HC Deb 06 April 1854 vol 132 cc579-85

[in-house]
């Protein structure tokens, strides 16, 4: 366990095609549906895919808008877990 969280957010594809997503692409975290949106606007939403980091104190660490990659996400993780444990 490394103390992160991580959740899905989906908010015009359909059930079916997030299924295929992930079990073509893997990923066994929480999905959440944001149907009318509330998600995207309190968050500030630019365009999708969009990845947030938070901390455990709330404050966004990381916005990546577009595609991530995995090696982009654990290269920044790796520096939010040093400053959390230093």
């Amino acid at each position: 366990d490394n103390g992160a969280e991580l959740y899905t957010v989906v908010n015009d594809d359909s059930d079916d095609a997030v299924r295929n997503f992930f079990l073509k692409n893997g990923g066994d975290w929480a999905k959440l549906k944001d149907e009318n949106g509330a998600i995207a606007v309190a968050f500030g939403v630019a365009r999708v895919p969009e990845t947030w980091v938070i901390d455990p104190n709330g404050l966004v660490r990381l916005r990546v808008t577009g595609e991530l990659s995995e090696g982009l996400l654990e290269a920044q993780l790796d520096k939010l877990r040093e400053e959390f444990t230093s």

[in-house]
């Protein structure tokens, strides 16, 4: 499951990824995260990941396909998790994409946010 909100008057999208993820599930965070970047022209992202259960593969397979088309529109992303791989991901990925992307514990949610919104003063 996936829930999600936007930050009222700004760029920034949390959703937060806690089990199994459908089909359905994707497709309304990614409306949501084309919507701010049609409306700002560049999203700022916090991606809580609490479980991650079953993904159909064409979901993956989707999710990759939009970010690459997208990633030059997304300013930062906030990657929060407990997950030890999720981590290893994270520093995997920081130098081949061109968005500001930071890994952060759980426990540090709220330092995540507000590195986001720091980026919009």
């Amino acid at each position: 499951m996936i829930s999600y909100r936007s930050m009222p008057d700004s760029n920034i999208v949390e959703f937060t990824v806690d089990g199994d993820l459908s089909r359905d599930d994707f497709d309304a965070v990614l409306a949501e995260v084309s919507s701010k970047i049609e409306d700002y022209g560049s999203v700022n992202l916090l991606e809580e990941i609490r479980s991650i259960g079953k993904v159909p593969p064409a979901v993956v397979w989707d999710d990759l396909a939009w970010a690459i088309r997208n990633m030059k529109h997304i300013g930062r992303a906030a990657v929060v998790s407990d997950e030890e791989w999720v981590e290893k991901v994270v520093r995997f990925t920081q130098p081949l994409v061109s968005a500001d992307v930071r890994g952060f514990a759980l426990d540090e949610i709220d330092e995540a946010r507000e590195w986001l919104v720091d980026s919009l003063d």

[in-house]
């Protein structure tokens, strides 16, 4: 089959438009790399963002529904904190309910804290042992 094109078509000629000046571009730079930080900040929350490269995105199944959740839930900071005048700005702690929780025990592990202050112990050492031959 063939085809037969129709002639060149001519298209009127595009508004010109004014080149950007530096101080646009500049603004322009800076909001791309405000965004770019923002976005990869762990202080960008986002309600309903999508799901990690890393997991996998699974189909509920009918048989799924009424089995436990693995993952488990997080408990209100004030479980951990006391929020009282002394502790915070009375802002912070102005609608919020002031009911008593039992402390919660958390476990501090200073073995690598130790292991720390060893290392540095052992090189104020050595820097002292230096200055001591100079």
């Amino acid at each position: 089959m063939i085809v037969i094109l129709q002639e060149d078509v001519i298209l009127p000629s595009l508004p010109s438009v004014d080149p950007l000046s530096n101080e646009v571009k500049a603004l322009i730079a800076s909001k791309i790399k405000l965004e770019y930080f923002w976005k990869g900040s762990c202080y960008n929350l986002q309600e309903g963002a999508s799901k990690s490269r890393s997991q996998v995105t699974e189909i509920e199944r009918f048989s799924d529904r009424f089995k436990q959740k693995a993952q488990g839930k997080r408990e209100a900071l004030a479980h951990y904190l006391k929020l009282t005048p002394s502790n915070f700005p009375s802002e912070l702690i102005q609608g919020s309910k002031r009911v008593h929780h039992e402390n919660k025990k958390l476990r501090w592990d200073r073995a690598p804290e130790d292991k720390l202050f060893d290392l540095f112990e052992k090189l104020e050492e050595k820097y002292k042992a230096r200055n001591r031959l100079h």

said, he rose to bring forward the Resolution relative to the establishment of an Emigration Depôt at one of the Irish ports, of which he had given notice. The subject to which he wished to call the attention of the House was one which he thought involved a very considerable grievance to Irish emigrants. He would state shortly the circumstances which had given rise to his Motion. If he were not able to state particularly, he could assure the House it was not his fault; for on the 2nd of March he had moved for returns to assist him in his Motion, but, in consequence of his asking subsequently for something further, those returns had been unfortunately delayed. He did not, however, blame the Government for that delay. It appeared some time past that a fund had been placed at the disposal of the Colonial Office, by certain parties in the Australian Colonies, for the purpose of promoting free emigration. That sum was very considerable, and was administered under the direction of the Colonial Land and Emigration Commissioners. It was stated that, as far as it was possible, it should be apportioned in this way—one-third of the emigrants were to be sent from England, one-third from Ireland, and one-third from Scotland. He believed that it was found for several past years that these propositions could not be practically carried out, and it was necessary to take from Ireland more than the one-third. Those emigrants received their passages free. They were collected at depôts, which were formed at the expense of this fund, and were there supported until their passages were procured. Now, the grievance of which the Irish complained was this. The Commissioners established three depôts, namely, one at Plymouth, one in London, and one in Liverpool, but there was not one depôt established at an Irish port. The House would see how this system operated, both upon the fund itself and also upon the Irish emigrants. The Commissioners paid the expenses of those emigrants from an Irish port to an English depôt. This was a great expense to the fund, besides an infliction of a great hardship upon the emigrants. Hon. Gentlemen would be surprised to hear—he confessed he was, and could scarcely credit the fact—that in consequence of the bad accommodation provided for those emigrants upon the cross-passage, it often happened that the emigrants endured more hardship in the short passage across the Channel than in their voyage out to Australia. Well, again, there was some encouragement to be given to the Irish trade by establishing a depôt in the country; but he would not rest his case upon that foundation. He submitted that the Commissioners had no right to exclude the Irish from a fair share of those funds. There was a great expense incurred in bringing those emigrants from Ireland, and the system pursued was one calculated to discourage the Irish emigrants. If the same thing were done in another country, it would be said that it was a very Irish way of doing business. They brought an emigrant from Cork to Plymouth, and brought him back again in view of Cork lighthouse at a great and unnecessary expense. He had heard it said that they could not get their ships into Irish ports; but he would say that it was easier to charter a ship from Cork than from an English port. He did not wish to press the Motion to a division, if the hon. Under Secretary for the Colonies would give him an assurance that the subject should be considered by the Government. If it had already been considered by them, and they would accede to the principle, he would be just as much pleased that it came from the Colonial Office as an act of grace, as if it were carried in the shape of a Resolution by that House. Should the hon. Gentleman, however, be unable to give him that assurance, he should feel himself compelled to take the sense of the House with regard to that which was a simple act of justice—first, to the Colonies; and secondly, to the Irish emigrants themselves.